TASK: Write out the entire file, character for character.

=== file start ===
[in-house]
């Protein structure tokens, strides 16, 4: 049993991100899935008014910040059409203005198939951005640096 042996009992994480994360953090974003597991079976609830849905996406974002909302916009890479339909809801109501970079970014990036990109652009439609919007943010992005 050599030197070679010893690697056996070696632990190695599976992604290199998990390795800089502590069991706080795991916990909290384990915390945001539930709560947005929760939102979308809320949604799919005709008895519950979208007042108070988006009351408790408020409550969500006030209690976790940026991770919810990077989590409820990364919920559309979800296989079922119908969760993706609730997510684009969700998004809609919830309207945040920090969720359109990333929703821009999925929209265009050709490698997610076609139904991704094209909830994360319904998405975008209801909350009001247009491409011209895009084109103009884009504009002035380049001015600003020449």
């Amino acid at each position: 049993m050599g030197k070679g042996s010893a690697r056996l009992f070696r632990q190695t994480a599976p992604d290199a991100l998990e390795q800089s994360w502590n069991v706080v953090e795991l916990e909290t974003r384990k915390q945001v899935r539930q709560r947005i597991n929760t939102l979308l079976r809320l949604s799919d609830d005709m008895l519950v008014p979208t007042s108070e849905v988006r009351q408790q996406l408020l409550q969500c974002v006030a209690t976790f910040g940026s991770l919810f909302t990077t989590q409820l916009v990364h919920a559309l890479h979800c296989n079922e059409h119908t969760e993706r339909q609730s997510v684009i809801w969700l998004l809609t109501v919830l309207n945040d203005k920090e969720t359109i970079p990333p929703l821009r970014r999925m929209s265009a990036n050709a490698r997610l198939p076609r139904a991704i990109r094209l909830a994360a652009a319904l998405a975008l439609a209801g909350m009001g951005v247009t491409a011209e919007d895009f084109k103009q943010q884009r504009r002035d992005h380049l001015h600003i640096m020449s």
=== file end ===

[in-house]
């Protein structure tokens, strides 16, 4: 049993991100899935008014910040059409203005198939951005640096 042996009992994480994360953090974003597991079976609830849905996406974002909302916009890479339909809801109501970079970014990036990109652009439609919007943010992005 050599030197070679010893690697056996070696632990190695599976992604290199998990390795800089502590069991706080795991916990909290384990915390945001539930709560947005929760939102979308809320949604799919005709008895519950979208007042108070988006009351408790408020409550969500006030209690976790940026991770919810990077989590409820990364919920559309979800296989079922119908969760993706609730997510684009969700998004809609919830309207945040920090969720359109990333929703821009999925929209265009050709490698997610076609139904991704094209909830994360319904998405975008209801909350009001247009491409011209895009084109103009884009504009002035380049001015600003020449």
């Amino acid at each position: 049993m050599g030197k070679g042996s010893a690697r056996l009992f070696r632990q190695t994480a599976p992604d290199a991100l998990e390795q800089s994360w502590n069991v706080v953090e795991l916990e909290t974003r384990k915390q945001v899935r539930q709560r947005i597991n929760t939102l979308l079976r809320l949604s799919d609830d005709m008895l519950v008014p979208t007042s108070e849905v988006r009351q408790q996406l408020l409550q969500c974002v006030a209690t976790f910040g940026s991770l919810f909302t990077t989590q409820l916009v990364h919920a559309l890479h979800c296989n079922e059409h119908t969760e993706r339909q609730s997510v684009i809801w969700l998004l809609t109501v919830l309207n945040d203005k920090e969720t359109i970079p990333p929703l821009r970014r999925m929209s265009a990036n050709a490698r997610l198939p076609r139904a991704i990109r094209l909830a994360a652009a319904l998405a975008l439609a209801g909350m009001g951005v247009t491409a011209e919007d895009f084109k103009q943010q884009r504009r002035d992005h380049l001015h600003i640096m020449s």